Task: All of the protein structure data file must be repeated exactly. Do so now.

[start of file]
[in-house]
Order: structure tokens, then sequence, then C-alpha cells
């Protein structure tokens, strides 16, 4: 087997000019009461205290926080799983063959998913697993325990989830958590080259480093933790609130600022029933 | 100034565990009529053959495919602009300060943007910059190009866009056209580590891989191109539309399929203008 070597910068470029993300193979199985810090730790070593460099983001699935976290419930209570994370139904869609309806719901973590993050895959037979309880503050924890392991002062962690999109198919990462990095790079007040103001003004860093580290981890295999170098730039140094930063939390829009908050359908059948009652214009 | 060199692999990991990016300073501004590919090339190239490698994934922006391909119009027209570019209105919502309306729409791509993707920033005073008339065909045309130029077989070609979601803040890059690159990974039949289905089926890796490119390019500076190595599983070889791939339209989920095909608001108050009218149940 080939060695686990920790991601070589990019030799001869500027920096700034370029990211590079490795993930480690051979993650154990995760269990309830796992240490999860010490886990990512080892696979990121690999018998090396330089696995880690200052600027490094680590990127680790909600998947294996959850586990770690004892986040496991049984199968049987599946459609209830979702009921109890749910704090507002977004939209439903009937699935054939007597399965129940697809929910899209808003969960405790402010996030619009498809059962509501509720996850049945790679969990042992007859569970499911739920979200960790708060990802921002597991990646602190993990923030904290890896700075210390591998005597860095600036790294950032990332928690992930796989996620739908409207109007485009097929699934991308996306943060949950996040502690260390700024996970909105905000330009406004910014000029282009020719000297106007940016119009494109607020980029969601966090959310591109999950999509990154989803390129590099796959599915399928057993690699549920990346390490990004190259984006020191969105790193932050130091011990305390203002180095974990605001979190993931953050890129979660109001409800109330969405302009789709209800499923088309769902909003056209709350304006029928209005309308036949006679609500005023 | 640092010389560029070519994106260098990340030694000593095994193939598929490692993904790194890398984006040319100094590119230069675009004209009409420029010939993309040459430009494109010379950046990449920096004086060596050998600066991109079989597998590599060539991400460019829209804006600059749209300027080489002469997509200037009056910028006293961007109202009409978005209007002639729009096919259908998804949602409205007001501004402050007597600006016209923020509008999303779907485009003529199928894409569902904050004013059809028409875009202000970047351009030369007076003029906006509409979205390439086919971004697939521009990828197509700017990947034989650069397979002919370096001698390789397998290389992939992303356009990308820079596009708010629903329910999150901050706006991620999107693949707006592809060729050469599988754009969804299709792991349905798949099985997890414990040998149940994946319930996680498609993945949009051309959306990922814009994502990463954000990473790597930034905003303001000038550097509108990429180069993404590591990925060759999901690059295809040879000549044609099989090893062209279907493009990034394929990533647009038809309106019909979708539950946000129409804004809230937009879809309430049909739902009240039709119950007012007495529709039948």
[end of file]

[in-house]
Order: structure tokens, then sequence, then C-alpha cells
């Protein structure tokens, strides 16, 4: 087997000019009461205290926080799983063959998913697993325990989830958590080259480093933790609130600022029933 | 100034565990009529053959495919602009300060943007910059190009866009056209580590891989191109539309399929203008 070597910068470029993300193979199985810090730790070593460099983001699935976290419930209570994370139904869609309806719901973590993050895959037979309880503050924890392991002062962690999109198919990462990095790079007040103001003004860093580290981890295999170098730039140094930063939390829009908050359908059948009652214009 | 060199692999990991990016300073501004590919090339190239490698994934922006391909119009027209570019209105919502309306729409791509993707920033005073008339065909045309130029077989070609979601803040890059690159990974039949289905089926890796490119390019500076190595599983070889791939339209989920095909608001108050009218149940 080939060695686990920790991601070589990019030799001869500027920096700034370029990211590079490795993930480690051979993650154990995760269990309830796992240490999860010490886990990512080892696979990121690999018998090396330089696995880690200052600027490094680590990127680790909600998947294996959850586990770690004892986040496991049984199968049987599946459609209830979702009921109890749910704090507002977004939209439903009937699935054939007597399965129940697809929910899209808003969960405790402010996030619009498809059962509501509720996850049945790679969990042992007859569970499911739920979200960790708060990802921002597991990646602190993990923030904290890896700075210390591998005597860095600036790294950032990332928690992930796989996620739908409207109007485009097929699934991308996306943060949950996040502690260390700024996970909105905000330009406004910014000029282009020719000297106007940016119009494109607020980029969601966090959310591109999950999509990154989803390129590099796959599915399928057993690699549920990346390490990004190259984006020191969105790193932050130091011990305390203002180095974990605001979190993931953050890129979660109001409800109330969405302009789709209800499923088309769902909003056209709350304006029928209005309308036949006679609500005023 | 640092010389560029070519994106260098990340030694000593095994193939598929490692993904790194890398984006040319100094590119230069675009004209009409420029010939993309040459430009494109010379950046990449920096004086060596050998600066991109079989597998590599060539991400460019829209804006600059749209300027080489002469997509200037009056910028006293961007109202009409978005209007002639729009096919259908998804949602409205007001501004402050007597600006016209923020509008999303779907485009003529199928894409569902904050004013059809028409875009202000970047351009030369007076003029906006509409979205390439086919971004697939521009990828197509700017990947034989650069397979002919370096001698390789397998290389992939992303356009990308820079596009708010629903329910999150901050706006991620999107693949707006592809060729050469599988754009969804299709792991349905798949099985997890414990040998149940994946319930996680498609993945949009051309959306990922814009994502990463954000990473790597930034905003303001000038550097509108990429180069993404590591990925060759999901690059295809040879000549044609099989090893062209279907493009990034394929990533647009038809309106019909979708539950946000129409804004809230937009879809309430049909739902009240039709119950007012007495529709039948």